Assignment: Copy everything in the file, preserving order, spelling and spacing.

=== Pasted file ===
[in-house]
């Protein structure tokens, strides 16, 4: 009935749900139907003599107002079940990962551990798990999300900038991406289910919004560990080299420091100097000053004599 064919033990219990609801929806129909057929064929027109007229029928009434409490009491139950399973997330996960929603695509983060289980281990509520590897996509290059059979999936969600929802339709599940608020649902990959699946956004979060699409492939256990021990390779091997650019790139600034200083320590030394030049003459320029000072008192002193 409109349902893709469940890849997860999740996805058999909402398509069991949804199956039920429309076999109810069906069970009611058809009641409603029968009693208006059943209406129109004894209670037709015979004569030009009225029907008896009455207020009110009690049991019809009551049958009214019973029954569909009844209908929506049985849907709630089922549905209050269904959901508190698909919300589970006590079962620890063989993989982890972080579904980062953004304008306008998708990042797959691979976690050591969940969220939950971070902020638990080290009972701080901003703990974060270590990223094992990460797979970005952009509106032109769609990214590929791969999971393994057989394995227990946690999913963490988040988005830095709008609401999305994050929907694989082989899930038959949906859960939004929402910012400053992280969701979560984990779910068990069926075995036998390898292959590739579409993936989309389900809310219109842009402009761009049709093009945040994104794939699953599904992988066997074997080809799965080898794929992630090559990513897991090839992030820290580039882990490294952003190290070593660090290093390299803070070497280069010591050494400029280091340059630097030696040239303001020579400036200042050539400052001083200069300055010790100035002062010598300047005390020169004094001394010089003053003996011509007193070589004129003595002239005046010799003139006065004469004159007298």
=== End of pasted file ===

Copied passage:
[in-house]
């Protein structure tokens, strides 16, 4: 009935749900139907003599107002079940990962551990798990999300900038991406289910919004560990080299420091100097000053004599 064919033990219990609801929806129909057929064929027109007229029928009434409490009491139950399973997330996960929603695509983060289980281990509520590897996509290059059979999936969600929802339709599940608020649902990959699946956004979060699409492939256990021990390779091997650019790139600034200083320590030394030049003459320029000072008192002193 409109349902893709469940890849997860999740996805058999909402398509069991949804199956039920429309076999109810069906069970009611058809009641409603029968009693208006059943209406129109004894209670037709015979004569030009009225029907008896009455207020009110009690049991019809009551049958009214019973029954569909009844209908929506049985849907709630089922549905209050269904959901508190698909919300589970006590079962620890063989993989982890972080579904980062953004304008306008998708990042797959691979976690050591969940969220939950971070902020638990080290009972701080901003703990974060270590990223094992990460797979970005952009509106032109769609990214590929791969999971393994057989394995227990946690999913963490988040988005830095709008609401999305994050929907694989082989899930038959949906859960939004929402910012400053992280969701979560984990779910068990069926075995036998390898292959590739579409993936989309389900809310219109842009402009761009049709093009945040994104794939699953599904992988066997074997080809799965080898794929992630090559990513897991090839992030820290580039882990490294952003190290070593660090290093390299803070070497280069010591050494400029280091340059630097030696040239303001020579400036200042050539400052001083200069300055010790100035002062010598300047005390020169004094001394010089003053003996011509007193070589004129003595002239005046010799003139006065004469004159007298």